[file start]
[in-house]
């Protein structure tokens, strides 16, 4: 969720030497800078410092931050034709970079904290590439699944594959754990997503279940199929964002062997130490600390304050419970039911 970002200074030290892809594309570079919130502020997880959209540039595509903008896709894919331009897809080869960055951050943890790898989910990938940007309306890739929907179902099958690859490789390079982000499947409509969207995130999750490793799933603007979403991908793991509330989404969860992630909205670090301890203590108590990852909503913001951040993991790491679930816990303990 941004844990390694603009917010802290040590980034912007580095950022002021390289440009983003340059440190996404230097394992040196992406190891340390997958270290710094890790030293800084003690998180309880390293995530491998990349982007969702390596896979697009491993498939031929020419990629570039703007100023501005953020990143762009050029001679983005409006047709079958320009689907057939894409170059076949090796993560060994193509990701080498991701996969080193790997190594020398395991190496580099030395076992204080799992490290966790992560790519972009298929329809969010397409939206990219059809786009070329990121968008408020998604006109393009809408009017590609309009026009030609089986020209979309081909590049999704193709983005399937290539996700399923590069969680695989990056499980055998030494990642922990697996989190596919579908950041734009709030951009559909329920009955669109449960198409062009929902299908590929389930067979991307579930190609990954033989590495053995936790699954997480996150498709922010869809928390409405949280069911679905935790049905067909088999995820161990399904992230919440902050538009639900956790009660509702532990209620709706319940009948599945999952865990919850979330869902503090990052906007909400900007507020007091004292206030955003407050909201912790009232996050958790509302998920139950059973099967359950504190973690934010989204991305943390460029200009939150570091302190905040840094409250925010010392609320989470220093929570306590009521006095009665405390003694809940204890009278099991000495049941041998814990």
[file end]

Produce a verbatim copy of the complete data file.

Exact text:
[in-house]
């Protein structure tokens, strides 16, 4: 969720030497800078410092931050034709970079904290590439699944594959754990997503279940199929964002062997130490600390304050419970039911 970002200074030290892809594309570079919130502020997880959209540039595509903008896709894919331009897809080869960055951050943890790898989910990938940007309306890739929907179902099958690859490789390079982000499947409509969207995130999750490793799933603007979403991908793991509330989404969860992630909205670090301890203590108590990852909503913001951040993991790491679930816990303990 941004844990390694603009917010802290040590980034912007580095950022002021390289440009983003340059440190996404230097394992040196992406190891340390997958270290710094890790030293800084003690998180309880390293995530491998990349982007969702390596896979697009491993498939031929020419990629570039703007100023501005953020990143762009050029001679983005409006047709079958320009689907057939894409170059076949090796993560060994193509990701080498991701996969080193790997190594020398395991190496580099030395076992204080799992490290966790992560790519972009298929329809969010397409939206990219059809786009070329990121968008408020998604006109393009809408009017590609309009026009030609089986020209979309081909590049999704193709983005399937290539996700399923590069969680695989990056499980055998030494990642922990697996989190596919579908950041734009709030951009559909329920009955669109449960198409062009929902299908590929389930067979991307579930190609990954033989590495053995936790699954997480996150498709922010869809928390409405949280069911679905935790049905067909088999995820161990399904992230919440902050538009639900956790009660509702532990209620709706319940009948599945999952865990919850979330869902503090990052906007909400900007507020007091004292206030955003407050909201912790009232996050958790509302998920139950059973099967359950504190973690934010989204991305943390460029200009939150570091302190905040840094409250925010010392609320989470220093929570306590009521006095009665405390003694809940204890009278099991000495049941041998814990």